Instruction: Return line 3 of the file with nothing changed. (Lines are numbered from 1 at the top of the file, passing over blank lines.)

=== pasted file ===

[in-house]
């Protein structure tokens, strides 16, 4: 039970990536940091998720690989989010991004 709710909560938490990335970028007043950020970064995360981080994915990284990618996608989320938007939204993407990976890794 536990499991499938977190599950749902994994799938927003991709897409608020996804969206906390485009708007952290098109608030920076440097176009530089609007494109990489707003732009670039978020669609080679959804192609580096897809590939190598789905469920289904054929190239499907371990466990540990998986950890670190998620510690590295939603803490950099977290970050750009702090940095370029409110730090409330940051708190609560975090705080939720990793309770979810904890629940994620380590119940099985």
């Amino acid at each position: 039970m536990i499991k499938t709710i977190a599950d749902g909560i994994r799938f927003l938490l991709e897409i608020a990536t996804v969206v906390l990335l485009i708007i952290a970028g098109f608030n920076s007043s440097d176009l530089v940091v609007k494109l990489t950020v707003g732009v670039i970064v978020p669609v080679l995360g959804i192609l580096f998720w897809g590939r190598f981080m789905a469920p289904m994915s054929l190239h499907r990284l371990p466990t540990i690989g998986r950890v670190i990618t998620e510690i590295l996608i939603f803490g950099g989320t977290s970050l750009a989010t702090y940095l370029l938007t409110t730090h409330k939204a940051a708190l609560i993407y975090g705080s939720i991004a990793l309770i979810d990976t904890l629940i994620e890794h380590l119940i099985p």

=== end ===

């Amino acid at each position: 039970m536990i499991k499938t709710i977190a599950d749902g909560i994994r799938f927003l938490l991709e897409i608020a990536t996804v969206v906390l990335l485009i708007i952290a970028g098109f608030n920076s007043s440097d176009l530089v940091v609007k494109l990489t950020v707003g732009v670039i970064v978020p669609v080679l995360g959804i192609l580096f998720w897809g590939r190598f981080m789905a469920p289904m994915s054929l190239h499907r990284l371990p466990t540990i690989g998986r950890v670190i990618t998620e510690i590295l996608i939603f803490g950099g989320t977290s970050l750009a989010t702090y940095l370029l938007t409110t730090h409330k939204a940051a708190l609560i993407y975090g705080s939720i991004a990793l309770i979810d990976t904890l629940i994620e890794h380590l119940i099985p």